Column: The risk firefighters face working on our behalf

Across Canada, firefighters risk their lives to keep our homes and our communities safe.

Across Canada, firefighters risk their lives to keep our homes and our communities safe. But on Wednesday of last week, a catastrophic house fire on Iverson Road in the Lindell Beach area struck close to home and, tragically, firefighter Brian Smyth with the Columbia Valley Volunteer Fire Department suffered a cardiac arrest while trying to fight the blaze. Last weekend, he passed away.

Smyth, just 57 years old, sought medical attention and was treated on the scene. He was transported to Royal Columbian Hospital shortly afterwards and was on life support for two days before passing away peacefully in the presence of family and friends. Yet, still, he reached out to others in death, donating his organs to save lives.

Those who fight fires are precious heroes and British Columbia is blessed to have over 3,900 firefighters. Having experienced the horror of a house fire firsthand, I know how competent and efficient these skilled people are. They rush toward danger when others are scrambling to try to find a way out. They are there at the critical moment when rescue, help, and support are needed the most and they have the words of comfort and focus to help those in panic and distress.

Fighting fires is stressful, dangerous work and the heat, the urgency and the speed at which they must work play heavily on their own physical and mental health. Last year the provincial government recognized the degree to which men and women put their health at risk.

Last May, Bill 17 amended the Workers Compensation Act to recognize that if a firefighter suffers from heart disease or heart injury and was employed as a firefighter at or immediately before the date of disablement, it is to be assumed the heart condition is due to their work as a firefighter unless proven otherwise.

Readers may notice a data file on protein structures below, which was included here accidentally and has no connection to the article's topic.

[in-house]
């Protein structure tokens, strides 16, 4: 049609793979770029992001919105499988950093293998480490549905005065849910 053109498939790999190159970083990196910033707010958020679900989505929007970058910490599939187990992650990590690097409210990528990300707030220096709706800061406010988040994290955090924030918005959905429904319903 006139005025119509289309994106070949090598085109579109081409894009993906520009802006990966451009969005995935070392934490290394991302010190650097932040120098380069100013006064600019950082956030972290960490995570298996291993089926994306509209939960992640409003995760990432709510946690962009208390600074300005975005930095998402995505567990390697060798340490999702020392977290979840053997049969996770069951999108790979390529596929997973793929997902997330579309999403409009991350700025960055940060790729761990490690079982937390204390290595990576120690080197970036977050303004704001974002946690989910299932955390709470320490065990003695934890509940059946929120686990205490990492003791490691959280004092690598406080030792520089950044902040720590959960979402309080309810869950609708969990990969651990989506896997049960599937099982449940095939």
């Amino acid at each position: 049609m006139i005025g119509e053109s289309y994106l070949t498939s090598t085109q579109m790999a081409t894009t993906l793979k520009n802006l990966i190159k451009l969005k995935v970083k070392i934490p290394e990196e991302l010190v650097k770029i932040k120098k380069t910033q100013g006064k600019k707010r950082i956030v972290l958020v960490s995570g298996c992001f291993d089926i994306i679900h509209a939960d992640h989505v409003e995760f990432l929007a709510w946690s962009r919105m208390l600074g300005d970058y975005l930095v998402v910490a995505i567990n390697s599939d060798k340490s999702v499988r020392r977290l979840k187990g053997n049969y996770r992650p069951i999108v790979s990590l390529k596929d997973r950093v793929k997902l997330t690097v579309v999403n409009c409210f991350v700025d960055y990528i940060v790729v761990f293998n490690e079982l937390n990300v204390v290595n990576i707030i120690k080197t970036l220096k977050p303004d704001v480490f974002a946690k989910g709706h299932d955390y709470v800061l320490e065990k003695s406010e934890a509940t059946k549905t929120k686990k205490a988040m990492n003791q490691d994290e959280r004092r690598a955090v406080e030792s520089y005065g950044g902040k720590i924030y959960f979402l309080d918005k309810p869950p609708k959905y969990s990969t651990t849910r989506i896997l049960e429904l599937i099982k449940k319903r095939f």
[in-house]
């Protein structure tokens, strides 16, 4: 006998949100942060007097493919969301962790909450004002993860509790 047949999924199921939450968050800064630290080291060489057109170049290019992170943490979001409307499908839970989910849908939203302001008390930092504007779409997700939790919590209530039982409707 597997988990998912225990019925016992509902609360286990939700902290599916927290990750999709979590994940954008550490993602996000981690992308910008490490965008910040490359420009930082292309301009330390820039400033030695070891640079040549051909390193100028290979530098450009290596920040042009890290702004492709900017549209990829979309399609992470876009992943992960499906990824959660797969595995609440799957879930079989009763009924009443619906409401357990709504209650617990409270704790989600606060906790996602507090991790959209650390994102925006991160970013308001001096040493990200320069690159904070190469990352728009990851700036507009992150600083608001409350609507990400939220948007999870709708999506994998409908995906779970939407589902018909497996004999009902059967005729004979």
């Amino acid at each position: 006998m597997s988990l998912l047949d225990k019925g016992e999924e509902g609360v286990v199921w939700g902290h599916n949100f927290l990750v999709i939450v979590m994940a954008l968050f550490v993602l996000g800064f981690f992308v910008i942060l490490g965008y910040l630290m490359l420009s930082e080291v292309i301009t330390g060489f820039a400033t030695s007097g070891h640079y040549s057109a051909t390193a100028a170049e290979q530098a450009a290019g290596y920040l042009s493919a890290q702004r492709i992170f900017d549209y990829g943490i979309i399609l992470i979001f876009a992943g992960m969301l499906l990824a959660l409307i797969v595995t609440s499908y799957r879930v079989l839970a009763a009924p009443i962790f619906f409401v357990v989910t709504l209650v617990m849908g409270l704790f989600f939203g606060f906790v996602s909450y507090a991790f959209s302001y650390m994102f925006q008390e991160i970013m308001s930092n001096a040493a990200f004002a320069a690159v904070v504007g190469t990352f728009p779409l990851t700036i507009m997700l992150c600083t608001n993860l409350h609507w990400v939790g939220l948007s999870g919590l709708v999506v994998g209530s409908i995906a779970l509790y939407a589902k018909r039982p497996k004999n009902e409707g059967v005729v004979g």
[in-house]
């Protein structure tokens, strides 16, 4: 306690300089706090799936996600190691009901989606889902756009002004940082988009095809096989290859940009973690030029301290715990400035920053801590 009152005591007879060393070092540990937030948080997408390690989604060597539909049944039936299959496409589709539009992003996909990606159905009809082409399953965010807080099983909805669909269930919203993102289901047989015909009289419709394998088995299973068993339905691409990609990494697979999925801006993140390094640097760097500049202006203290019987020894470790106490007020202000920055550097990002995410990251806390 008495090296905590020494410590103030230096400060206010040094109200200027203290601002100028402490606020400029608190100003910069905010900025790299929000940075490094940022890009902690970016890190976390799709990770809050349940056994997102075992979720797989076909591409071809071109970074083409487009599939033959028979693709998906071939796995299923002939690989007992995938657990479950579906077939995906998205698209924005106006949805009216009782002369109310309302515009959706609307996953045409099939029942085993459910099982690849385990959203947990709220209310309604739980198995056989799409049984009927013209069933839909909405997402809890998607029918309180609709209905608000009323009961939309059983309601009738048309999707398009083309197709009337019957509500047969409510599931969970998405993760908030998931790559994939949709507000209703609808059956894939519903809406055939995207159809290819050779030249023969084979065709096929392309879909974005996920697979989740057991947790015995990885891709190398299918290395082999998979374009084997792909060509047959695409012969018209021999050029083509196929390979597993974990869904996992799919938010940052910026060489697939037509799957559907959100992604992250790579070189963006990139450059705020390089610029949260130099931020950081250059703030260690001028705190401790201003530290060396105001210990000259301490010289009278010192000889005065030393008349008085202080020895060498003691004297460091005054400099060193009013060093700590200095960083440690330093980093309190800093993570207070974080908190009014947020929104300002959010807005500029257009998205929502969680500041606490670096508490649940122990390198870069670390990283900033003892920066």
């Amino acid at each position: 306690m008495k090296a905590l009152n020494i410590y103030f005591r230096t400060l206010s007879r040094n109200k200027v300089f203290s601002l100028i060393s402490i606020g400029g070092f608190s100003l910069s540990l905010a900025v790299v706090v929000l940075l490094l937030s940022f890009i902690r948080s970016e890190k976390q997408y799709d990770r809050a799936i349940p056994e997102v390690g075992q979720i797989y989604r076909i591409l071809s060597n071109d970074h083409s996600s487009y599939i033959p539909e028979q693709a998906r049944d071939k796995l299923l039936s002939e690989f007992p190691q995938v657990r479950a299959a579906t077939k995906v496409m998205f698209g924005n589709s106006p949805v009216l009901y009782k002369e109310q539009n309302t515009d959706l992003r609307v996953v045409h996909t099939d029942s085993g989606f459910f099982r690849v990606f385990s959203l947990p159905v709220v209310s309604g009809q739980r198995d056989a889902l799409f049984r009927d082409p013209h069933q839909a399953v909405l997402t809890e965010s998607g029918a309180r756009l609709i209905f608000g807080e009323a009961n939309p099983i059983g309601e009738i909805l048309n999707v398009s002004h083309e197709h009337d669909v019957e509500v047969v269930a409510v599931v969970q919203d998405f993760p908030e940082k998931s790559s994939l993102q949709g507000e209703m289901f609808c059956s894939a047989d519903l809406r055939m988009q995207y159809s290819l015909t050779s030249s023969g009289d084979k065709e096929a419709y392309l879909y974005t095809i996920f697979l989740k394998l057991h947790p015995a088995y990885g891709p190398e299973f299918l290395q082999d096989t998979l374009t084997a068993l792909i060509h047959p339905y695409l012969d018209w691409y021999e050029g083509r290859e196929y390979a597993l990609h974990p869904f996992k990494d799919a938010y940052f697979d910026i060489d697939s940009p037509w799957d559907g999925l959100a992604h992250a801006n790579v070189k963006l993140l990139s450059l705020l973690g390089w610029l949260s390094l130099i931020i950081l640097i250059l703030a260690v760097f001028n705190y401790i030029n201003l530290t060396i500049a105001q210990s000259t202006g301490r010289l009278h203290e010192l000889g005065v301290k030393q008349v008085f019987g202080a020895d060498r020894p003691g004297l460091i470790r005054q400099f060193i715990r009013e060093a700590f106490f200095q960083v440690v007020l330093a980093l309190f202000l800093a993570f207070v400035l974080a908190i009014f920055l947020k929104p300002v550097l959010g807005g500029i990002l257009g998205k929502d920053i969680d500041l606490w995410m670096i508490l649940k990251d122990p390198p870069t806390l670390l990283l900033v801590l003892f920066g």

“Our government appreciates the important work that firefighters do for the people of our province,” said Shirley Bond at the time, Minister of Jobs, Tourism and Skills Training and Minister Responsible for Labour. “Firefighters expose themselves to significant hazards and we want to provide further protection for these men and women who help to keep our communities safe by recognizing heart disease and heart injury as presumptive diseases.”

Michael Hurley, President of the BC Professional Firefighters Association, expressed appreciation when Bill 17 received Royal Assent. “Firefighters are exposed to a real toxic combination through their work on a daily basis. This, along with the heat and mental stressors faced by the profession, means that heart injuries due to the nature of the job are a reality for firefighters. We have always known that, when we go to work, our health is at risk.”

Earlier this week the British Columbia Fallen Fire Fighter Memorial was held in Victoria at which 12 names of firefighters who had paid the ultimate sacrifice were recognized, including Smyth. Bells tolled for each lost hero. Hundreds converged on the capital to remember them.

“Our thoughts and prayers go out to Mr. Smyth’s family, the Columbia Valley Volunteer Fire Department, and the community,” said FVRD Board Chair Sharon Gaetz. “We are deeply saddened.”

“I know that Brian was well loved by his fellow firefighters and a respected, longtime resident of the community,” said Taryn Dixon, Electoral Area H Director. “His presence will be greatly missed.”

A full Line of Duty funeral is planned. The funeral will be held at the Chilliwack Alliance Church, 8700 Young Road, on Friday March 20. The formal procession will begin at 11 a.m. and information on the procession route will be posted on the Fraser Valley Regional District’s website once it is finalized.

Farewell Brian. And thank you.